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5 Ways Script Coverage Can Help You Sell Your Screenplay
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Now that you've written your amazing, unique and sure-to-be an Oscar-winning screenplay, what's the next step? Call up all the movie studios to arouse interest? Send it to all the agents in the Hollywood Creative Directory? Accost all the A-list actors at your gym with the opener "This role is perfect for you!"? No, no and no. The first thing you must do is get professional script coverage on your screenplay in order to make it as polished as possible.
I'm a good writer. Why do I need script coverage?
For one simple reason: you're not objective enough about your own work. As writer Willa Cather said, "There are only two or three human stories, and they go on repeating themselves as fiercely as if they had never happened before." Your job as a successful writer is to make one of those stories seem completely fresh and new, as if it had never been told before.
But what happens to us is that we are so influenced by all the great films we've watched over the years that we tend to regurgitate them. I can't tell you how many times a screenwriter has trumpeted about his "awesome scene that depicts the disintegration of a relationship!" that is right out of Citizen Kane. To give just one example.
Or maybe you haven't recycled anything obvious, but your characters just aren't interesting enough, or your plot has gaps, or the dialogue is flat and without subtext. In any case, believe me when I say from experience that none of the best writers (in any medium) write in a vacuum. Even Francis Ford Coppola, P.T. Anderson and Nora Ephron sought another pair of eyes on their work.
So here are 5 ways script coverage can help you sell your screenplay:
1. Looks are everything in this town! And not just the fake boobs and spray-on tan. Your screenplay, no matter how great the story is, must be spotless. Studio script readers (who are going to read your screenplay before passing it on to the producer) get very cranky when reading script after script with spelling errors, typos, formatting problems, coffee stains and tear splotches.
2. Create your logline. A logline is a catchy, one-sentence description of your story. Examples:
Pretty Woman: A businessman falls in love with a prostitute he hires to be his date for the weekend.
Raiders of the Lost Ark: An archeologist is hired by the U.S. government to find the Ark of the Covenant before the Nazis do.
Titanic: A young man and woman from different social classes fall in love, must outwit her abusive fiance, and find a way to survive aboard an ill-fated voyage at sea.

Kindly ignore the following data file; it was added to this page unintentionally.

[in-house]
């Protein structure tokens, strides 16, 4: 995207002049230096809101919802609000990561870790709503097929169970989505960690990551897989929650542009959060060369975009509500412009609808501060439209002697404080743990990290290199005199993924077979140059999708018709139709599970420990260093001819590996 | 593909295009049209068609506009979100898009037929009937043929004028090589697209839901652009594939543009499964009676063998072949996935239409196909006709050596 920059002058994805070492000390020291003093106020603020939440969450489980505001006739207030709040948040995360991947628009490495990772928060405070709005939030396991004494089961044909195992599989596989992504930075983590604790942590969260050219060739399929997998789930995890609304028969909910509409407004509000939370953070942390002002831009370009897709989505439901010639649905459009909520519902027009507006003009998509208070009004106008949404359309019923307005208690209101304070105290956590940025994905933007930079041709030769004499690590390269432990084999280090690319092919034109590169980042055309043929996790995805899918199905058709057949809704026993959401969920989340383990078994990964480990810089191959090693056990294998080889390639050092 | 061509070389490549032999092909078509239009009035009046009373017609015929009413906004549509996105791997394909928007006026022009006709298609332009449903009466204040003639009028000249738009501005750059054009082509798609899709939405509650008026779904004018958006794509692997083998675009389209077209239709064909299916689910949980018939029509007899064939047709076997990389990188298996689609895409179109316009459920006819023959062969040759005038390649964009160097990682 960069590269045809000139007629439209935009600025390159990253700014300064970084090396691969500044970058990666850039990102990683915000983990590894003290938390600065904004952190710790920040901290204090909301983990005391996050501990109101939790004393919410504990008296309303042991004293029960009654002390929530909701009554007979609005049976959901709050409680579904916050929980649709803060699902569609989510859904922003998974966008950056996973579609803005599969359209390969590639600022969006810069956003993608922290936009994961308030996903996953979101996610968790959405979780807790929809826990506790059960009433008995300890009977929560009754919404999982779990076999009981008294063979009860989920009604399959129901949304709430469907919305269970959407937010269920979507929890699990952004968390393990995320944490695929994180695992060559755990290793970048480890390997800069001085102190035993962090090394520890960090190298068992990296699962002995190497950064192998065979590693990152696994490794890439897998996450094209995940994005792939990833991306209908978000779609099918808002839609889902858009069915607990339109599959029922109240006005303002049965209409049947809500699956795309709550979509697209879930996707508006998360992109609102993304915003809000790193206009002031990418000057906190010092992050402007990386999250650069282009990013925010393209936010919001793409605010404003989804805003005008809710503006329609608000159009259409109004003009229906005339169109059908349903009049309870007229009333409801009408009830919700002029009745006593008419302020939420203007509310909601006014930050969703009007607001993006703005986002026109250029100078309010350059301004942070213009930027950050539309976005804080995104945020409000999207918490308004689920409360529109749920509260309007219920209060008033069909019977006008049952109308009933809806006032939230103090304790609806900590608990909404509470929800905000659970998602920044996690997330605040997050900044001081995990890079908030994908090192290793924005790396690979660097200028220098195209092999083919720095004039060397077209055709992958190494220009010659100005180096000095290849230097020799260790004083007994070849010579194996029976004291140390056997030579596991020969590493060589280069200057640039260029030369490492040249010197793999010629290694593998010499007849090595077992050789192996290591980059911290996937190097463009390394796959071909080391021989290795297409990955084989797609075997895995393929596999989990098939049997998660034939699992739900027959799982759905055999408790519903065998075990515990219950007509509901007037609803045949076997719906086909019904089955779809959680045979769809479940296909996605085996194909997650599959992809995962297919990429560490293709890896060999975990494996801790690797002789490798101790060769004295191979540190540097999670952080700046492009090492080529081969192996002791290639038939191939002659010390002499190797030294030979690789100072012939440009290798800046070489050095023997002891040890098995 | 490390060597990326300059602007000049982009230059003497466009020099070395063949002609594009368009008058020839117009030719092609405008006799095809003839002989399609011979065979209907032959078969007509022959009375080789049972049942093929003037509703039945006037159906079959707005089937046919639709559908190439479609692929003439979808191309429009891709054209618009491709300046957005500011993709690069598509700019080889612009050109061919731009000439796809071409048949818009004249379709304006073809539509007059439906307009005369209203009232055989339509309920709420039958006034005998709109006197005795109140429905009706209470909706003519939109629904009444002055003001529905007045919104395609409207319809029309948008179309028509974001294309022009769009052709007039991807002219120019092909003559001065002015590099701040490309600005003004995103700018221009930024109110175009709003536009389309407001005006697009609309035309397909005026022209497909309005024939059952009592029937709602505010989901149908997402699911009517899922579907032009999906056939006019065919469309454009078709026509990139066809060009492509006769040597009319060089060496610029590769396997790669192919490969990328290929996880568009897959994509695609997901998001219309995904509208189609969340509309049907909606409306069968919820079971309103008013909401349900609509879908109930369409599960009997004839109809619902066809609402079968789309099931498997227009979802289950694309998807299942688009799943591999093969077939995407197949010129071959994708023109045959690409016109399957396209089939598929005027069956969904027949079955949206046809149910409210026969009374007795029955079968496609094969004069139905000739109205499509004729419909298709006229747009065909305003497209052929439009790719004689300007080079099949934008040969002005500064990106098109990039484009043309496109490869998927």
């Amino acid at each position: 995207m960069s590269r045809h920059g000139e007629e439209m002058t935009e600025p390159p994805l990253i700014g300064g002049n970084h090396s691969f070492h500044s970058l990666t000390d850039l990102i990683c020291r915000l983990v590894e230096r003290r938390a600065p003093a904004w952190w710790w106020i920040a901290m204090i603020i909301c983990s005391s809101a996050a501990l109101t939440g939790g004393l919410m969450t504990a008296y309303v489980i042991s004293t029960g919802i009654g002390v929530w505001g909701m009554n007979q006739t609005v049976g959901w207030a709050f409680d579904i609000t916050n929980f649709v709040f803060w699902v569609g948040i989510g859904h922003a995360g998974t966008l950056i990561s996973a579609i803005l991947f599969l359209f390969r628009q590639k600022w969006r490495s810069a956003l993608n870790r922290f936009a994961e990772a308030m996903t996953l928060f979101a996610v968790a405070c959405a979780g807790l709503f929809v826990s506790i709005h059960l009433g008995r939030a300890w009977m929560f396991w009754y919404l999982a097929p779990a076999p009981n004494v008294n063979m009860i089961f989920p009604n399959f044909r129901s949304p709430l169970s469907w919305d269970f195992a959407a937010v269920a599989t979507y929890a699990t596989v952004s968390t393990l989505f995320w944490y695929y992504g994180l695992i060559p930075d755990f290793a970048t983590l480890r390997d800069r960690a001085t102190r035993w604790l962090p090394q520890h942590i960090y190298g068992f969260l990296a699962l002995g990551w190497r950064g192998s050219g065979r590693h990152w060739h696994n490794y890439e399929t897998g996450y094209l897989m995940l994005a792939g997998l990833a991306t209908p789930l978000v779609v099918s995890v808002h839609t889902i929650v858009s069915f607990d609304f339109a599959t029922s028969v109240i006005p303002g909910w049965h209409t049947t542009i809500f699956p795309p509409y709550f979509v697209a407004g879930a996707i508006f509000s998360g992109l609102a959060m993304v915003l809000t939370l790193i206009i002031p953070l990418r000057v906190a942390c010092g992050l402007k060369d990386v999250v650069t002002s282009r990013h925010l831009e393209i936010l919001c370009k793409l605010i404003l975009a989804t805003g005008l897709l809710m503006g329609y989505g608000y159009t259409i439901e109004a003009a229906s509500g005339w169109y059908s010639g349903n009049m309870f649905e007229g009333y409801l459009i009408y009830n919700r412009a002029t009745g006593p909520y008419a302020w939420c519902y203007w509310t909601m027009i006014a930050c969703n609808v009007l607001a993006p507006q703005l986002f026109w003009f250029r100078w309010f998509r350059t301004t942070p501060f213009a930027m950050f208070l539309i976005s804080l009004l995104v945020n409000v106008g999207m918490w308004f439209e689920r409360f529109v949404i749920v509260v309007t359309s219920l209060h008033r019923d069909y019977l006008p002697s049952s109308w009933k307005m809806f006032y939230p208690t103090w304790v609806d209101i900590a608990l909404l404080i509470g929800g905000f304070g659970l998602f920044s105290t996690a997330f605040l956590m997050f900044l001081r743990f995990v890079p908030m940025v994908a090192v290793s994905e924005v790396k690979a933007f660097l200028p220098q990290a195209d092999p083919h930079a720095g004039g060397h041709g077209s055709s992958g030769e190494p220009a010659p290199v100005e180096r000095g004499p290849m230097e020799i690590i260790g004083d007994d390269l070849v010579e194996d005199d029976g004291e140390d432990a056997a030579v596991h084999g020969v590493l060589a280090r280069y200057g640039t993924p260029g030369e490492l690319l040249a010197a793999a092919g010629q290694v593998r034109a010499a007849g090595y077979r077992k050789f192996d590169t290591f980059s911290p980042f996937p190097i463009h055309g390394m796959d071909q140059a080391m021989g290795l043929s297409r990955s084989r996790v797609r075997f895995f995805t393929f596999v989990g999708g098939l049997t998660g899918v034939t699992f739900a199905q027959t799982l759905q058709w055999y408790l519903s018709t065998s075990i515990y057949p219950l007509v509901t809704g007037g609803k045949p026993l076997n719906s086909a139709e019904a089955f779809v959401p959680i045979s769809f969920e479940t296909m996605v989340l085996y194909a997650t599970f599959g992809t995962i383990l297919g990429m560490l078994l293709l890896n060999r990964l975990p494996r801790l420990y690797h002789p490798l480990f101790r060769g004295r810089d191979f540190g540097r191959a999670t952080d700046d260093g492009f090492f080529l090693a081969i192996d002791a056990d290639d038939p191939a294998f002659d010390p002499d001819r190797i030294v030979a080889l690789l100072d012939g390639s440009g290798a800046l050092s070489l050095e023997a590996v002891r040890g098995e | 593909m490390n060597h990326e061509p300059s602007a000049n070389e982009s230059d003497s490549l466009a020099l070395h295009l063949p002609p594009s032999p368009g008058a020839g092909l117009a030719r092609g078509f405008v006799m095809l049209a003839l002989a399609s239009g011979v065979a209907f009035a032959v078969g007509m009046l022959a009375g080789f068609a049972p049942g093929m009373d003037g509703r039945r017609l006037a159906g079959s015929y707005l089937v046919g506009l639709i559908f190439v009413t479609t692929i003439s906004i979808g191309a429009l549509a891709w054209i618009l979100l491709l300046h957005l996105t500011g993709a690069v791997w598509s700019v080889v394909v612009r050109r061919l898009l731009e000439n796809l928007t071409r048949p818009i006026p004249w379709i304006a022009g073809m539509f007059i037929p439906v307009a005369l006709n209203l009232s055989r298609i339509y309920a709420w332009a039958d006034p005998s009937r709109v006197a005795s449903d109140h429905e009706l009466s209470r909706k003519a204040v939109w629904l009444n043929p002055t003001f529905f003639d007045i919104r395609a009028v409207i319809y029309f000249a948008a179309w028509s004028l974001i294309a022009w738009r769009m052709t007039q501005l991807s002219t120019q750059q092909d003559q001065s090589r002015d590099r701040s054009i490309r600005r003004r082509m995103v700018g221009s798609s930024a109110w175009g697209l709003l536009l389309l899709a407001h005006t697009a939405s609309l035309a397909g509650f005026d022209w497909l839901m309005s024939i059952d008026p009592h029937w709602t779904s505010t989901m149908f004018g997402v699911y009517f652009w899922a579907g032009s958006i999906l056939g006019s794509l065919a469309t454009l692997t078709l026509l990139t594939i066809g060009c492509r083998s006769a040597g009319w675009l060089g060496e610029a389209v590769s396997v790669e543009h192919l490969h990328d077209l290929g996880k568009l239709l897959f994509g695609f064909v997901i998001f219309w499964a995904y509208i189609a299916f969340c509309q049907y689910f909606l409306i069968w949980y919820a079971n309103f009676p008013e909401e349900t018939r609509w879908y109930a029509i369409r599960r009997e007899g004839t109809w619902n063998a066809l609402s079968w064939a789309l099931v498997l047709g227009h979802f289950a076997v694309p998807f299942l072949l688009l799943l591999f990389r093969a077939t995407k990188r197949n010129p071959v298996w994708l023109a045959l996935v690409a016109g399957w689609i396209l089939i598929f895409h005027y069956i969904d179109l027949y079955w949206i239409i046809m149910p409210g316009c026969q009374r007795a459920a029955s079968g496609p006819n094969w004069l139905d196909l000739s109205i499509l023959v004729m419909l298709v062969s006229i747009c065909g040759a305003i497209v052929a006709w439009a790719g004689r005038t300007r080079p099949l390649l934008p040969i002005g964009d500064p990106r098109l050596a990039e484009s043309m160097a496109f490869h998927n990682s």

The mistake many people make is trying to squeeze the entire 120-page script into this one line. Your logline needs to be interesting enough for an agent or producer to be dying to read the whole screenplay, and this is always an arduous task for writers. A Script Doctor can easily whittle your story down to one line, which you can also use for your elevator pitch!
3. Know the formula so you can break the formula. I know, I know, as writers we tend to cringe at the thought of sticking to a formula. But you have to know the formula so you can break it.
Why is formula so important? Because a certain way of storytelling is inherent in our DNA; it is universal and therefore we can identify with it. Dreams, mythology, fairy tales, oral storytelling, books and movies all follow a basic structure, often called The Hero's Journey. A Script Analyst can give you a new perspective on breaking an old formula.
4. Break it down. Hiring a professional Script Doctor will cost money, but it will be money well spent when someone who knows what she is doing goes over your screenplay with a fine-toothed comb and breaks down all the elements for you. A Screenplay Analyst will allow you to see your story through another person's eyes by providing you with a logline, a synopsis, and anywhere from 2-6 pages of comments, detailing theme, plot, structure, characters and dialogue.
5. Encouragement and support! This may feel like a cop-out tip, but believe me, once you get a couple of rejections under your belt, you will begin to believe that you are not, in fact, a talented writer and that the accounting job offer you just declined is beginning to look pretty sweet. Ray Bradbury received a thousand rejections over his 30-year career, J.K. Rowling was rejected by nine publishers before landing one, and the Dr. Seuss books were turned down by more than fifteen editors before being accepted. So when your mom/boyfriend/therapist suggests you give up your silly dream, you will need a hefty dose of encouragement-professional encouragement.
In short, to sell your screenplay, it must get past the Hollywood Reader and into the hands of someone who can actually take action with it. How do you do that? Not with a "good enough" screenplay; with a fantastic screenplay. And I can help make it so.
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